Devoted to the Propagation and Defense of New Testament Christianity
December 15, 1966
NUMBER 32, PAGE 4-5a

Criticism Good And Bad


Elsewhere in this issue we print a statement from Brother Charles A. Holt relative to a speech he made at Florida College earlier this year. We suggest you read Brother Holt's statement, also the material he presents from Brother Harris J. Dark. Also in this issue we have an article from Brother Floyd Thompson (front page) "A Concerned Voice, Concerning 'Voices of Concern'," which ought to be read by every Christian.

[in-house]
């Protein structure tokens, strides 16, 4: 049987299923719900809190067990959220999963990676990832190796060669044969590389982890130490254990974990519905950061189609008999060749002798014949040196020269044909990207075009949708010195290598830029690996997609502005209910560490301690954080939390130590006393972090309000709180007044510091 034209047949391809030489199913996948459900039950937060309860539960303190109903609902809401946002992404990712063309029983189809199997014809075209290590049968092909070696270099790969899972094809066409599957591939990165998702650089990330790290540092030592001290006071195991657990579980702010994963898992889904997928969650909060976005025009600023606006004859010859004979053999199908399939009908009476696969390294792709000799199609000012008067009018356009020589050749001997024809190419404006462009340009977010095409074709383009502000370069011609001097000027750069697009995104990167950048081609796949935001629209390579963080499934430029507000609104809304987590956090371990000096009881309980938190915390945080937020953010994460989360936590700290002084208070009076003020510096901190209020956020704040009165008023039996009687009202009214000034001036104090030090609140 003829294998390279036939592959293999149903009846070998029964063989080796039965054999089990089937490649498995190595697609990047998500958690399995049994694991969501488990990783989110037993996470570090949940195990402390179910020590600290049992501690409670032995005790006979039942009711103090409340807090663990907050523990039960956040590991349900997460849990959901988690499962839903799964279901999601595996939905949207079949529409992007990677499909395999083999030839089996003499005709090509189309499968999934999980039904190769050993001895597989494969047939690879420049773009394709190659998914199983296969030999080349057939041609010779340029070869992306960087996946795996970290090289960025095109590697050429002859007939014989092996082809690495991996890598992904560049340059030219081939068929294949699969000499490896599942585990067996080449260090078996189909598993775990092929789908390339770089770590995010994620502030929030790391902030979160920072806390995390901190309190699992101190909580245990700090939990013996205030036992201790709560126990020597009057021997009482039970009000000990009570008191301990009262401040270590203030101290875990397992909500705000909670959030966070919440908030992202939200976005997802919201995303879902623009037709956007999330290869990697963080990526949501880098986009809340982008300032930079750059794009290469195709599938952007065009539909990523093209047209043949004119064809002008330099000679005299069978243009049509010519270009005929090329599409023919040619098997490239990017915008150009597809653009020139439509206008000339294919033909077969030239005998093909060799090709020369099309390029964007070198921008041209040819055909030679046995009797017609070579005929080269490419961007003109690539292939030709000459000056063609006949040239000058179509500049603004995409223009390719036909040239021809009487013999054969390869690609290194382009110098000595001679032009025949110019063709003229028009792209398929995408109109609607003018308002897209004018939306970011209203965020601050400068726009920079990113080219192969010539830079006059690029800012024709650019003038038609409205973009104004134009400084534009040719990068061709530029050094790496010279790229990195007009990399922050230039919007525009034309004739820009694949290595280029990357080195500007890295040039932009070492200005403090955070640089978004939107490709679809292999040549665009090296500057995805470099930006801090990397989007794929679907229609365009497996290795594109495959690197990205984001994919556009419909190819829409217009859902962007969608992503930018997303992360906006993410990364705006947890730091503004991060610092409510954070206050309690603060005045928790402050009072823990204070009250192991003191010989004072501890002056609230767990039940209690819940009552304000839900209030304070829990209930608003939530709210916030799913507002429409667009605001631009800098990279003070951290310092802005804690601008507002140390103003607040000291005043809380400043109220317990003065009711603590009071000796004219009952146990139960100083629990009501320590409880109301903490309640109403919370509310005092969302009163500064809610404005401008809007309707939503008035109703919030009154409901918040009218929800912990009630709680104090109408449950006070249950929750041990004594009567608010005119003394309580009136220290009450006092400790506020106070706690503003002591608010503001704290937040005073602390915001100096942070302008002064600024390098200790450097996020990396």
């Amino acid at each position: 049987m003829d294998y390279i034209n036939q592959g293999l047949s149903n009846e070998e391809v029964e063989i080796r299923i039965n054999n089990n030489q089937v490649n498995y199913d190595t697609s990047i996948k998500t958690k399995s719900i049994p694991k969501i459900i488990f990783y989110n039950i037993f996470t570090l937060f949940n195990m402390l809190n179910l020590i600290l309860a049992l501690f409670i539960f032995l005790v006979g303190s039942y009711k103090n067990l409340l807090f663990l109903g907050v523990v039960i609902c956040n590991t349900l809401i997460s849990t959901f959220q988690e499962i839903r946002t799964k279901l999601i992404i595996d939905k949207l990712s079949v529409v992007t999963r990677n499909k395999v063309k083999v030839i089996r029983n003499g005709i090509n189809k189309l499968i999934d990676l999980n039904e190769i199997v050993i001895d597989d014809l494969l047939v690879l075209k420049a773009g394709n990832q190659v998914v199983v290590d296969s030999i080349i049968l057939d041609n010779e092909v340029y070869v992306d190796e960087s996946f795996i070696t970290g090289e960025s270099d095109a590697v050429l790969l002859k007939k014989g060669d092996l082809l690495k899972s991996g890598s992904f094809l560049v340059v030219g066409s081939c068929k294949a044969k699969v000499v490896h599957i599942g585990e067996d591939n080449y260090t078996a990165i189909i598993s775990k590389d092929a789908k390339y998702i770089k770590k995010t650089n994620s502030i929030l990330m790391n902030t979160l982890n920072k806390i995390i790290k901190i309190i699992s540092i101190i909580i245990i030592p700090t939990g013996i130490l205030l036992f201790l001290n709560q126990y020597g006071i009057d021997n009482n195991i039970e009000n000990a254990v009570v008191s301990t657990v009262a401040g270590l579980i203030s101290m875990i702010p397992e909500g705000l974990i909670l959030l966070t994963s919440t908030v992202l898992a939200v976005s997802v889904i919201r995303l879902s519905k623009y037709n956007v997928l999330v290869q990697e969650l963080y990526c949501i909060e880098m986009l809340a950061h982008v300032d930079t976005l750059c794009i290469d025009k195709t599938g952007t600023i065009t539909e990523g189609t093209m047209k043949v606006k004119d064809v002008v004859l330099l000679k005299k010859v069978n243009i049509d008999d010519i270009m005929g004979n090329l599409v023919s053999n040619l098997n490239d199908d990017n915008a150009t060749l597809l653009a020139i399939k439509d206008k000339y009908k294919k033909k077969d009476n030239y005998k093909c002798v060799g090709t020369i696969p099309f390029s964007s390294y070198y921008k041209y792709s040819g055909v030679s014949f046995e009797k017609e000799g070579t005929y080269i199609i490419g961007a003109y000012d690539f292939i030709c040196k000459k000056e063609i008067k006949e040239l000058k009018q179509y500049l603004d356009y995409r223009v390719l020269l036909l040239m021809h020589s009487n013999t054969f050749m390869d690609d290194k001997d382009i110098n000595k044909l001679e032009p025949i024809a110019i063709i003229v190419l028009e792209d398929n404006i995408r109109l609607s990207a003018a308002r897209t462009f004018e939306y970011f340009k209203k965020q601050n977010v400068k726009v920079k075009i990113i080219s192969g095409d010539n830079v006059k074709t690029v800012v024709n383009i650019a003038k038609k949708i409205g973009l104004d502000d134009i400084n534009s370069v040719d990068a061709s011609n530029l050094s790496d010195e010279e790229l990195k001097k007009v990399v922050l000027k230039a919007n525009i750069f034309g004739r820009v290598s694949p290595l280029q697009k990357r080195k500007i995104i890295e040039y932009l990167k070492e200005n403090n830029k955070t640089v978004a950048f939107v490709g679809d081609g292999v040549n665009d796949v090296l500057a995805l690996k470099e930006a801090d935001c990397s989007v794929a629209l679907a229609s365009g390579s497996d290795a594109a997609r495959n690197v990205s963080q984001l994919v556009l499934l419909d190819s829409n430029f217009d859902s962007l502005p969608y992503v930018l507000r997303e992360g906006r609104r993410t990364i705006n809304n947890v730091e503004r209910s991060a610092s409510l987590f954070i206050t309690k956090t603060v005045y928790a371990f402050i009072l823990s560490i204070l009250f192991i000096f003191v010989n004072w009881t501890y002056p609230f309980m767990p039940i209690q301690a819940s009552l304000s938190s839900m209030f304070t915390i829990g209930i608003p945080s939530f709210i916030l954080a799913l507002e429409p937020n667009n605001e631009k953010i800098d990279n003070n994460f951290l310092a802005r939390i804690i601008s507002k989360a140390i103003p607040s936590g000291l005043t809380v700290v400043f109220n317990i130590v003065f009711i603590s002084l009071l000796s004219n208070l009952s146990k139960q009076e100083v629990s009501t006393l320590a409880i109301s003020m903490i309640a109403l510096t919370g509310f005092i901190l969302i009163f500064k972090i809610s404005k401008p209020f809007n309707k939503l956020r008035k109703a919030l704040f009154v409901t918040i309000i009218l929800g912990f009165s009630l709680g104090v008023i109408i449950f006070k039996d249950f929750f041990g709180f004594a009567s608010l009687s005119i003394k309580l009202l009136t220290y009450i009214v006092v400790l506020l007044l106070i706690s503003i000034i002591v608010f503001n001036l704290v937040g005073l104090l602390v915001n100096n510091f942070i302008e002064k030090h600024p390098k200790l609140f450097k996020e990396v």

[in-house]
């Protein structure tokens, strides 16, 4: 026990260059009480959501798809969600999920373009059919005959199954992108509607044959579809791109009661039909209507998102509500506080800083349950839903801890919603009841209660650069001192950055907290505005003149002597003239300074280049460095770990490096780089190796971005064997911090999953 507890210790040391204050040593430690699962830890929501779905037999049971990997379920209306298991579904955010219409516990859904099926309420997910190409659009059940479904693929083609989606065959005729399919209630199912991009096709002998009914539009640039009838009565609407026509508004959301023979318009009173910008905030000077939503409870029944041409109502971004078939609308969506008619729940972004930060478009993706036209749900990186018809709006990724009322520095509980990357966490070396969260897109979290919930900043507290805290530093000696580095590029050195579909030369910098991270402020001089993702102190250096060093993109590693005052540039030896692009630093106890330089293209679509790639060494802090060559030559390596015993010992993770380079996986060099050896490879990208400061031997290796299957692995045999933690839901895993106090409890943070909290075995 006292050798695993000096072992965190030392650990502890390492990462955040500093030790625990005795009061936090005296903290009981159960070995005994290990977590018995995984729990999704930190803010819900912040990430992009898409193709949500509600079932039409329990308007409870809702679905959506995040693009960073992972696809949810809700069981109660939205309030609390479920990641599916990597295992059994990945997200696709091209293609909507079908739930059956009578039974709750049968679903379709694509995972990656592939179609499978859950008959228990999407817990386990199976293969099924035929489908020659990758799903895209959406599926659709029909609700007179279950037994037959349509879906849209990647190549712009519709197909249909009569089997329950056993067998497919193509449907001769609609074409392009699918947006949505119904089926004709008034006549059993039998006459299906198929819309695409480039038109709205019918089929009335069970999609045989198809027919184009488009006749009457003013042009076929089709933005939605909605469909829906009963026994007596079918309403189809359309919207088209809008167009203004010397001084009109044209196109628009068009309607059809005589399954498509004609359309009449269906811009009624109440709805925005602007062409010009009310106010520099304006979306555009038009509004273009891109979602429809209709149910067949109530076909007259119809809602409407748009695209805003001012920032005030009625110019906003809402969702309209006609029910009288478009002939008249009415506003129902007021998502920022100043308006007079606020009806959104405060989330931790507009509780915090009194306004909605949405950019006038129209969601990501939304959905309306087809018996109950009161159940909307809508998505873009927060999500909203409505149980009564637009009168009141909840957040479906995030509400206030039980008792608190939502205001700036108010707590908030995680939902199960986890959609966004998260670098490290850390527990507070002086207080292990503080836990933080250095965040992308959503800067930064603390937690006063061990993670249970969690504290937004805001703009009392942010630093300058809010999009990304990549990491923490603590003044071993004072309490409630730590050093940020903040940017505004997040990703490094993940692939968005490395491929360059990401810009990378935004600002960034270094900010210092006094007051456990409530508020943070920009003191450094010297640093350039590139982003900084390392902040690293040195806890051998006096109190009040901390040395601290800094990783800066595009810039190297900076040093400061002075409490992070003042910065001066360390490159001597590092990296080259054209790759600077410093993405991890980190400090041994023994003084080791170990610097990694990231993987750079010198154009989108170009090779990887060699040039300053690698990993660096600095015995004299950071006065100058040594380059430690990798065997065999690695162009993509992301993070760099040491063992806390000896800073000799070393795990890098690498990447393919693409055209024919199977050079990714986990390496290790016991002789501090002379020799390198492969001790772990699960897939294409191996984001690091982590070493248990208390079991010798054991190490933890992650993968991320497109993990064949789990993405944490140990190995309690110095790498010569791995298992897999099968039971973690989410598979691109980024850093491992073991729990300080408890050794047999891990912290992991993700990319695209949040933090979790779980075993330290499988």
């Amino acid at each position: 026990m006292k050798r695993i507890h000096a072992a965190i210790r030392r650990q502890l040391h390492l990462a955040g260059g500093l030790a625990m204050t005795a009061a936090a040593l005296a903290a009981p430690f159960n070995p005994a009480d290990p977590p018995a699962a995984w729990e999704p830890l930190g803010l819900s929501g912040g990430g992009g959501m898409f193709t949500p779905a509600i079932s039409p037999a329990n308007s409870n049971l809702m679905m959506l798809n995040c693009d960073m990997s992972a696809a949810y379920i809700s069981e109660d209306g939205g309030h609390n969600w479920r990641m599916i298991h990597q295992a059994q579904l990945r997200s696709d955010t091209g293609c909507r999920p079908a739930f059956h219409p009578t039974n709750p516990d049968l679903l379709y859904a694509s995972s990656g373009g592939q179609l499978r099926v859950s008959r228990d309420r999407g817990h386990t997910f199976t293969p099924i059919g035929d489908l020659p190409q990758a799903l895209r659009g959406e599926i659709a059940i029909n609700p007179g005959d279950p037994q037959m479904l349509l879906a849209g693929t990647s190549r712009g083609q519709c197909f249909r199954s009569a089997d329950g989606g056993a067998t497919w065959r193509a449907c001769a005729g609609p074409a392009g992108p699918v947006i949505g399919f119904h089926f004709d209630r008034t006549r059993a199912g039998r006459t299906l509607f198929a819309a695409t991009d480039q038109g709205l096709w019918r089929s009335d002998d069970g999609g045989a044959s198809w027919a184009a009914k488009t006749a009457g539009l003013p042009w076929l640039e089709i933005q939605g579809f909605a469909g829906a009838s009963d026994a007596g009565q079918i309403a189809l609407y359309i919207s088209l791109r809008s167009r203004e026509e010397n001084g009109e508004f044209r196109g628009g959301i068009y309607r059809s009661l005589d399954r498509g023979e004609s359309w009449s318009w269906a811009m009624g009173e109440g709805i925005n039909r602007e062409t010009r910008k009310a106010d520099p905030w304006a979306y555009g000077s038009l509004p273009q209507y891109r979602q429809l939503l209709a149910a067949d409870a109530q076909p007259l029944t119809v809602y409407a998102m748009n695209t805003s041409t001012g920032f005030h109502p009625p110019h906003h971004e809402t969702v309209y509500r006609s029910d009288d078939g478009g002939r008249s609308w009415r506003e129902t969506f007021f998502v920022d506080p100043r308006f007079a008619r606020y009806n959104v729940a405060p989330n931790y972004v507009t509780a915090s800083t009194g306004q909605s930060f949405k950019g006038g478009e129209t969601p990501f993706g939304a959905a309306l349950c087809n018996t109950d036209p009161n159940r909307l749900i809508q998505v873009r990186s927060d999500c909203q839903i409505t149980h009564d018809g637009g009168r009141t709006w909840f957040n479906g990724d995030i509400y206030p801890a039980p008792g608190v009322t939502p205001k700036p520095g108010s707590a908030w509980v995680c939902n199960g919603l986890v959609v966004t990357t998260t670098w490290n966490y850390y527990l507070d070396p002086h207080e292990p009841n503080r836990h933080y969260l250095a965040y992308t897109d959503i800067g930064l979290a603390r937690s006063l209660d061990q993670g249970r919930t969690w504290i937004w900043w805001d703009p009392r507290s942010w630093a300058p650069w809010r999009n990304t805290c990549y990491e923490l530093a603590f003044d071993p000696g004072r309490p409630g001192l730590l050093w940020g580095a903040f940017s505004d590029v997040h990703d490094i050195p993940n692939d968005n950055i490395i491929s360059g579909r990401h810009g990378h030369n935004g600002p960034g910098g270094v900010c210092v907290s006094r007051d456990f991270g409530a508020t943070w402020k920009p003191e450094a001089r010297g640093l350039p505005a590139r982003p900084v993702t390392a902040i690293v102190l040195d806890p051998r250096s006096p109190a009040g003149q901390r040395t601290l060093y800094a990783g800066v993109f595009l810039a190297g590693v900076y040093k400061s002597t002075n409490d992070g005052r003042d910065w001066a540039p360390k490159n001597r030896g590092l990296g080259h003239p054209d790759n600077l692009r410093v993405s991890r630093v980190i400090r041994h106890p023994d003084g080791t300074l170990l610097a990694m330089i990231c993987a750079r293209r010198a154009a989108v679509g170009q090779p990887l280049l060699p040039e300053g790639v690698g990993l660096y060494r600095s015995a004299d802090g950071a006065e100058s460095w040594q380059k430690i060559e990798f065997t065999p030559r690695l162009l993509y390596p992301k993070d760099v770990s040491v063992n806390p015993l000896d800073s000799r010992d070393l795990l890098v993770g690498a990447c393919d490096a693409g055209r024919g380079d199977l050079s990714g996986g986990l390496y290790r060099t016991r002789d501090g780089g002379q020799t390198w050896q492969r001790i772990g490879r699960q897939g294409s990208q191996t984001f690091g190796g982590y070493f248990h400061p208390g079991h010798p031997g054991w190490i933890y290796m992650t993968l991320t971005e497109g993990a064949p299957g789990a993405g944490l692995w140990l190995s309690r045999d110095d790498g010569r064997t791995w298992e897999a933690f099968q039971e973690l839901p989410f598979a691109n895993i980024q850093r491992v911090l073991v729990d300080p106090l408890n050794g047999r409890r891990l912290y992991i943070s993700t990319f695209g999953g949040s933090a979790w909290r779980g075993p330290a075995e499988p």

These articles give us occasion to say some things we have wanted to say for a long time on the general theme of criticism, or dissent. There are two kinds of dissent; one good, one bad. We believe both of them come into focus in Brother Holt's Florida speech and in "Voices of Concern" One kind of dissent is the prayerful, humble, searching inquiry of the honest soul who wants, above all else, to be true to the teachings of his Savior. The other kind is the carping, captious, destructive criticism of the wrecker. This man's desire is to destroy, not to build up, his criticism is designed to weaken, cripple, overthrow. This kind of dissent is set forth with unmistakable clarity in "Voices of Concern." The authors of these articles have become convinced that the "Church of Christ" (as they knew it) is a hopelessly narrow, bigoted, prejudiced, sectional denomination; and the only way to salvage anything at all from it is virtually to destroy its basic commitment to the Bible as an inerrant, infallible authority. They set about this task in a diabolically clever fashion, expressing the deepest and tenderest compassion for their erstwhile brethren, pointing out obvious and egregious weaknesses and mistakes which no reasonably informed Christian would attempt either to deny or to defend. But through all the articles, like the ever recurring crack in a broken record, one keeps hearing the insistent, urgent, (and to the uninformed) powerfully persuasive plea for a new attitude toward the Scripture, a re-evaluation of the accepted and traditional acceptance of the Bible as a complete and adequate authority.